At smaller hotels, the doorman or bellhops would arrange for taxis when requested, but would demand a commission from the driver for airport trips, with some making more money by collecting from guests and paying much less to the drivers.

Even at luxury hotels with limousine counter, it could be a free-for-all among the doormen and bellhops in the absence of a limousine supervisor when guests preferred a budget taxi to the airport.

Beneath the outward courtesy were front office staff, including concierges and receptionists, ready to pounce on any money-making opportunities.

I drove budget taxis from 2004-10 and once tried to wait for passengers at the side of a hotel in Mid Valley, but was soon told by another taxi driver that the queue was for members only.

I understood what it was, for I too had paid monthly fees to queue at Shangri-La and Mandarin Oriental when I drove premier taxis from 2000-03.

Since then, the taxi queuing system had spread to shopping malls, starting with Berjaya Times Square, but coupon systems became highly unpopular as charges were excessive.

At public locations such as train stations, the Land Public Transport Commission (SPAD) would not condone it as they have control over terminal licensing.

However, owners or management of hotels and malls have the rights over their properties and are responsible for their business decisions.

Those who abdicated their role and allowed a taxi company to dictate transport arrangements at their premises would suffer more harm than they realise.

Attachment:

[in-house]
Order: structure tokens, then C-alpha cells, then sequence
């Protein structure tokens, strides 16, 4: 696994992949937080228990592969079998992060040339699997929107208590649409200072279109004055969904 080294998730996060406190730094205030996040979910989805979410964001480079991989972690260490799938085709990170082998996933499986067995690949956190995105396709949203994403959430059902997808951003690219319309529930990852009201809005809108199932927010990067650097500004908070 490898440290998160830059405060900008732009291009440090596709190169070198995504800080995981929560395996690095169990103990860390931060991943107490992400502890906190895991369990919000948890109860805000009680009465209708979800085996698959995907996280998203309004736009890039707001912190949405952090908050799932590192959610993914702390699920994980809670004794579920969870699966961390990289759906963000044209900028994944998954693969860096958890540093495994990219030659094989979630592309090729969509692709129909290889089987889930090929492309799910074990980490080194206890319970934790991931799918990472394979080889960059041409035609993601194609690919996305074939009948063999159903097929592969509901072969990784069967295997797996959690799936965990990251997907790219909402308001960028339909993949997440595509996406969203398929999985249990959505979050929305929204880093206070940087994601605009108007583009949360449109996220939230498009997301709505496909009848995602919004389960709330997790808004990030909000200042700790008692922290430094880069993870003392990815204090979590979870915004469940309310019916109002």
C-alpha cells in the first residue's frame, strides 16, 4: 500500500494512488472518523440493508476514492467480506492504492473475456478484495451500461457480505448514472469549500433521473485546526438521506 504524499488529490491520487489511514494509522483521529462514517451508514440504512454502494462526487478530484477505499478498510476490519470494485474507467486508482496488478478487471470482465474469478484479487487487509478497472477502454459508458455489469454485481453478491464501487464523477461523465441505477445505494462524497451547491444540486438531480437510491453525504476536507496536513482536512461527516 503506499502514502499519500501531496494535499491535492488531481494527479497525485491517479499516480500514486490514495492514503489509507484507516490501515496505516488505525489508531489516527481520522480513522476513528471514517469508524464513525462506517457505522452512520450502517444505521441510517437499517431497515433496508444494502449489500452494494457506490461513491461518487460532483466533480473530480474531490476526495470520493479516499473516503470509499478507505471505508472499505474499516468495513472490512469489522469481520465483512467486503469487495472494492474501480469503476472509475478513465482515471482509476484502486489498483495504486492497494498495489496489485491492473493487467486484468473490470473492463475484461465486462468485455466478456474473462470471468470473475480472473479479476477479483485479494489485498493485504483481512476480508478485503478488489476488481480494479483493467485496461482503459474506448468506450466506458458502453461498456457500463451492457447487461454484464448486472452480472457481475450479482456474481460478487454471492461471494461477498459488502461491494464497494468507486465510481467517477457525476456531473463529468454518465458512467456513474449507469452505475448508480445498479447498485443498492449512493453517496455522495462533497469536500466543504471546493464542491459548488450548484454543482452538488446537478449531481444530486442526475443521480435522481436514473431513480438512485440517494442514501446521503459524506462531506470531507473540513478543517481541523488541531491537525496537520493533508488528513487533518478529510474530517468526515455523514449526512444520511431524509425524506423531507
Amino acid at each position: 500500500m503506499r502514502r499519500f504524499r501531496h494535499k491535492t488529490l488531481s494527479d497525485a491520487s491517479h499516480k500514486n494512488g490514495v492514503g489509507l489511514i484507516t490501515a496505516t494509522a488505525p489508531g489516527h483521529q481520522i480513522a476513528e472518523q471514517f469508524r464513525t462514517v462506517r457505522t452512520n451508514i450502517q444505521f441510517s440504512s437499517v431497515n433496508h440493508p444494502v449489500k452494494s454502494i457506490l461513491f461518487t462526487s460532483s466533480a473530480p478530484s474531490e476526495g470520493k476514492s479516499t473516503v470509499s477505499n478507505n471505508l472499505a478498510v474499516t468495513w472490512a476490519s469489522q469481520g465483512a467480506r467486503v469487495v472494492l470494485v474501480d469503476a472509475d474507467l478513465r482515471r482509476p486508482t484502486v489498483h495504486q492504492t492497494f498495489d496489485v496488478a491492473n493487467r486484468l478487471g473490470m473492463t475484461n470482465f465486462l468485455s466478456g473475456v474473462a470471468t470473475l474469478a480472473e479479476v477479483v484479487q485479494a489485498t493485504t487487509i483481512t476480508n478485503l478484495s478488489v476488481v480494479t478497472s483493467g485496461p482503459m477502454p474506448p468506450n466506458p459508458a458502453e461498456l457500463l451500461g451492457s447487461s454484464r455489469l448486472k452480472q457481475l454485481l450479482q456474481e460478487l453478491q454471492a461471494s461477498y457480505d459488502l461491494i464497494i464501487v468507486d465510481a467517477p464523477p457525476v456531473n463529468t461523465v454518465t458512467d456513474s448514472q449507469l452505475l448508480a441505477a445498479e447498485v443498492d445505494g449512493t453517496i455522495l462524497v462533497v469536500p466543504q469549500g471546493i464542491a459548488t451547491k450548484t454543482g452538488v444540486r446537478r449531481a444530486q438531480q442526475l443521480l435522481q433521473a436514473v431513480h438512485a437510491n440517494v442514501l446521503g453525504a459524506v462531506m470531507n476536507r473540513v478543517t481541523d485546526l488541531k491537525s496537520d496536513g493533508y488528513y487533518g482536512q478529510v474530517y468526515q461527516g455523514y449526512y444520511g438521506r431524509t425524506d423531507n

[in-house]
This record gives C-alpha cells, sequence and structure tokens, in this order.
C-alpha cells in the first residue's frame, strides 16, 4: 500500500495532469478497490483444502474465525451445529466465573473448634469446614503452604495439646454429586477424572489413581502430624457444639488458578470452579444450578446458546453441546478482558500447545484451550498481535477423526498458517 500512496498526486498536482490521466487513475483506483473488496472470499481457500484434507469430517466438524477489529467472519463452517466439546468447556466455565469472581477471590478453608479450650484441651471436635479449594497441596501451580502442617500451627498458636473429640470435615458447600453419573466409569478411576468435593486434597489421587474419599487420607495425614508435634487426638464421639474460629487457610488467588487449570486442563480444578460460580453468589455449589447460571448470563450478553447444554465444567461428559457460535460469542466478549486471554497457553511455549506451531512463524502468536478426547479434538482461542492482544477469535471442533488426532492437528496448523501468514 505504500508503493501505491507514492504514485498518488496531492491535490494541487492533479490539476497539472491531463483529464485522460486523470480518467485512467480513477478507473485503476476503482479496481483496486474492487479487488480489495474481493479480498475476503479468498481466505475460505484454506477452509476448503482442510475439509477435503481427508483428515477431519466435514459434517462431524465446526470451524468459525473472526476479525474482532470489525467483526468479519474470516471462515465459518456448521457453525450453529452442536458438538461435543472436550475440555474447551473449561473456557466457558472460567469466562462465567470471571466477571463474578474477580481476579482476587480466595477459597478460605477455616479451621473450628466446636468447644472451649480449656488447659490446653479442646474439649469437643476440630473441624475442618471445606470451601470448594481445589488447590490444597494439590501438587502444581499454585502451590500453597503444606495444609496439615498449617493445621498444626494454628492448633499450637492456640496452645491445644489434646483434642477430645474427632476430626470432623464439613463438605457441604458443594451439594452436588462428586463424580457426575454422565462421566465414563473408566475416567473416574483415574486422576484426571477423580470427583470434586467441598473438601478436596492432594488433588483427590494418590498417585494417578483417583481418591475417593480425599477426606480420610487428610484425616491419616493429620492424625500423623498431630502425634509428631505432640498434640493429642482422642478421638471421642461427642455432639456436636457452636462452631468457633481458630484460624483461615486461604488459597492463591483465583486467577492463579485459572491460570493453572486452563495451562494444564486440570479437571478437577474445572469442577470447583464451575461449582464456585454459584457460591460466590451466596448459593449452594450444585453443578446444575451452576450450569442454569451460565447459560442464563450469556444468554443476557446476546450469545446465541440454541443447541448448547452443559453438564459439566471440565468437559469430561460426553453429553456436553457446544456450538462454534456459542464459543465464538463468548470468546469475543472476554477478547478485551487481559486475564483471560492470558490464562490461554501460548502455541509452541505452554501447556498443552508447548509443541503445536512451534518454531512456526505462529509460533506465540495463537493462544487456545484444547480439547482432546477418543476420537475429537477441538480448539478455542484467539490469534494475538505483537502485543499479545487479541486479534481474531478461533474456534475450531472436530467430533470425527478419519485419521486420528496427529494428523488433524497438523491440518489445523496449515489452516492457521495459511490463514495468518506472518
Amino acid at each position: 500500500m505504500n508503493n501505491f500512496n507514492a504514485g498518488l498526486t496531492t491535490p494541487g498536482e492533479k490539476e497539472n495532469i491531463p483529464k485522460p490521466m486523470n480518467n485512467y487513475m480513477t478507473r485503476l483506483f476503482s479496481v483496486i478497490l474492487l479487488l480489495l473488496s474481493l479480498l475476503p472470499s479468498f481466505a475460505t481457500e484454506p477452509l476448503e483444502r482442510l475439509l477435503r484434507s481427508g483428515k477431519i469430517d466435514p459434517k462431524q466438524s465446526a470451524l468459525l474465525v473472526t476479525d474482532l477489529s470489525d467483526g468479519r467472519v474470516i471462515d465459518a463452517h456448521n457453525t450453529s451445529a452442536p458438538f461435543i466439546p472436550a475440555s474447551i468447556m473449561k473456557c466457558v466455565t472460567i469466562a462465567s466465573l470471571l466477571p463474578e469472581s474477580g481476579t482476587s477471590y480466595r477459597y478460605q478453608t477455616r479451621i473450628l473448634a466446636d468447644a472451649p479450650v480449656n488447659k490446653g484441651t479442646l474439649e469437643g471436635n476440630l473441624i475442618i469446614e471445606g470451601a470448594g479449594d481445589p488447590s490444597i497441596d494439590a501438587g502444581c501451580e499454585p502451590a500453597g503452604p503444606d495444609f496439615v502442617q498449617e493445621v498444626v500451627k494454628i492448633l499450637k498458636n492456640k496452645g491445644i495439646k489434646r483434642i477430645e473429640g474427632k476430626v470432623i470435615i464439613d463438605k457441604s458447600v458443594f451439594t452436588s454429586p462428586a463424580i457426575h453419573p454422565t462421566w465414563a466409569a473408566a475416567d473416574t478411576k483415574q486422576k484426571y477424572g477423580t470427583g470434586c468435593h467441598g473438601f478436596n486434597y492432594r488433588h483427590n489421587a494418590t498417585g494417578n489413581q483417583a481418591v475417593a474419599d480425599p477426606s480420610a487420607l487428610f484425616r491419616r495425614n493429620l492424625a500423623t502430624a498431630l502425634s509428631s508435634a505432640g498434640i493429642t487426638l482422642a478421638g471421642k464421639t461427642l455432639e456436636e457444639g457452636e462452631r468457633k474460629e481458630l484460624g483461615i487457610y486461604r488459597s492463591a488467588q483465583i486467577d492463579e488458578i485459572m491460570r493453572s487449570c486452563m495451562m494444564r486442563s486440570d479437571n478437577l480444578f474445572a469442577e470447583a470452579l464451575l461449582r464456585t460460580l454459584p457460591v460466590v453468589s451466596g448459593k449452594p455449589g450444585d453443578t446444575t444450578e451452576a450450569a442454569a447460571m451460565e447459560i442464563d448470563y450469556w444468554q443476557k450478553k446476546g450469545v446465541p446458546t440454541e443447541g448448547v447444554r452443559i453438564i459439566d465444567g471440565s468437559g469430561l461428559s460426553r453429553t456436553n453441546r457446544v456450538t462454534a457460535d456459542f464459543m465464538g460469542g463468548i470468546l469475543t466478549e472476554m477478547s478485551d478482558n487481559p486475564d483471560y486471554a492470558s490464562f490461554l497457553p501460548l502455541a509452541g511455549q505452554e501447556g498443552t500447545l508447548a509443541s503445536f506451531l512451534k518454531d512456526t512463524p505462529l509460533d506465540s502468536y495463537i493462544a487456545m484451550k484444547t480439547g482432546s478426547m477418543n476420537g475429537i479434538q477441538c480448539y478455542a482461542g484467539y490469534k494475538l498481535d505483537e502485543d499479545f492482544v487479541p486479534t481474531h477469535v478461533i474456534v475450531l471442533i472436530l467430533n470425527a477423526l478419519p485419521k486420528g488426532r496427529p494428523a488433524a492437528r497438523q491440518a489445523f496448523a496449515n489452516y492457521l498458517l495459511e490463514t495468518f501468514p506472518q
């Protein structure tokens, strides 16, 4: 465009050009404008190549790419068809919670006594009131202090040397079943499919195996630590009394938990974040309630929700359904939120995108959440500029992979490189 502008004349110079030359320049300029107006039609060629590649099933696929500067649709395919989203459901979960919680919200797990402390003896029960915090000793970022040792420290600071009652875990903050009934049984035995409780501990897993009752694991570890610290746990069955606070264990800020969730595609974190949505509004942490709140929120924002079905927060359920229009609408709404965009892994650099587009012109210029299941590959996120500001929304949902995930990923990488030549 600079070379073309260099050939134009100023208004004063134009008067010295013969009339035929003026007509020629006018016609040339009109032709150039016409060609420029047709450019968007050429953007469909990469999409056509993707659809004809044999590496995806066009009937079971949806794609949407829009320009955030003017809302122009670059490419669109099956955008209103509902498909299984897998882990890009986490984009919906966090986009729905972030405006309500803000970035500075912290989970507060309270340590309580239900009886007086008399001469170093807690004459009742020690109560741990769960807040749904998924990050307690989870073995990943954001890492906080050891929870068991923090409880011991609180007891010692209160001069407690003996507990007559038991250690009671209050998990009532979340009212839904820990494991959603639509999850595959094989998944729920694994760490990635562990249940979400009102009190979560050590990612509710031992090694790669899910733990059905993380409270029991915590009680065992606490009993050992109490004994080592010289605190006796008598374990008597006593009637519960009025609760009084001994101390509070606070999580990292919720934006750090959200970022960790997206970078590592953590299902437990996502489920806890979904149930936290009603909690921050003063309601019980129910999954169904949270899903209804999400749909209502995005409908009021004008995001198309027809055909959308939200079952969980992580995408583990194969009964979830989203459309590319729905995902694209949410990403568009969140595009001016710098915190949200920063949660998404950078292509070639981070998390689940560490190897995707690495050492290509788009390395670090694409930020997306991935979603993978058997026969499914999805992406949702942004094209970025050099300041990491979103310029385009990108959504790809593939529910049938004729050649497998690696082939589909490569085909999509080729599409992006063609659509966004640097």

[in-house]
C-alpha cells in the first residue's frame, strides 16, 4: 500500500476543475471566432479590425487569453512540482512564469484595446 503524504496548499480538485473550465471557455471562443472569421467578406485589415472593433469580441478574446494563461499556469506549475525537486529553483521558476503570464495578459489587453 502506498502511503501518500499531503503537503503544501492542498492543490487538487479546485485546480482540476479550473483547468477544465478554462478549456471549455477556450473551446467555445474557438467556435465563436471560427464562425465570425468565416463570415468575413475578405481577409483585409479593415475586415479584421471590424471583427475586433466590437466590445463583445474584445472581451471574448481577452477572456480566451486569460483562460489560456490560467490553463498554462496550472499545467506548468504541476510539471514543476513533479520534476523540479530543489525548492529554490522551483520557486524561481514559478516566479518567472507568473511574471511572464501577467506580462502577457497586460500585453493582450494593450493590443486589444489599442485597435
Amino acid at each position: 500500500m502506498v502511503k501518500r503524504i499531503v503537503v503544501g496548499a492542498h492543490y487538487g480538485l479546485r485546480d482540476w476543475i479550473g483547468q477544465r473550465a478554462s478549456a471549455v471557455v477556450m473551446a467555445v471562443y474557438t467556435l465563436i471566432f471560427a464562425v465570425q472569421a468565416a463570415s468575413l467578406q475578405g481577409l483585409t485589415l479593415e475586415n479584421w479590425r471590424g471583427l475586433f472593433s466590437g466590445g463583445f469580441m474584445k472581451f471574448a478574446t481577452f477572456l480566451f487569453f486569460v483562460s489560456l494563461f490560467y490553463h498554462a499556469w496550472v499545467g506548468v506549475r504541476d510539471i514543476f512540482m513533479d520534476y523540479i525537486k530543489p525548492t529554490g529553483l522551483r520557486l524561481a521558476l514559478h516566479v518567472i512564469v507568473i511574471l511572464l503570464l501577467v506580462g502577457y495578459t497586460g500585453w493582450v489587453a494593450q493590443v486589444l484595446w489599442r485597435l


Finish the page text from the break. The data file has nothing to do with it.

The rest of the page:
The government is aware that passengers must be allowed to choose the transport they wish to pay and had bent backwards to legalise e-hailing services due to overwhelming popularity.

But it should not allow taxi operators and drivers to act as vigilantes by taking the law into their own hands, which would not only drive away other taxi drivers but also tourists and shoppers.

We can ill afford to allow gangsterism to take root at any taxi stand or terminal, least of all at hotels and malls.

For example, Kuala Lumpur City Centre was an oasis of calm when I picked up passengers from there in 2000. At each entrance, there was a smart doorman in uniform opening car doors, including taxis, for shoppers to embark or disembark.

The doormen would ensure there was a very short taxi queue just in front of the entrance. Taxi service then was world-class and I felt proud to be Malaysian and taxi driver.

But things got from bad to worse when shoppers were not allowed to board taxis at the entrance and were told to proceed to roadside taxi stands.

But before they could reach taxis in queue, they would be intercepted by drivers who have left their taxis to tout for passengers. The scene was like sending lambs to the slaughter, especially foreign tourists.

Later, an executive taxi company was appointed the concessionaire but the barricades put up to monopolise taxi services was unsightly.

Thankfully, most of our malls are better managed but it is a wonder why hotels do not curb hanky-panky at the front office, which is closely monitored by CCTV.

Perhaps the culture of being discreet to the guests was also extended to the staff?


Source : Y S Chan@The Heat Malaysia Online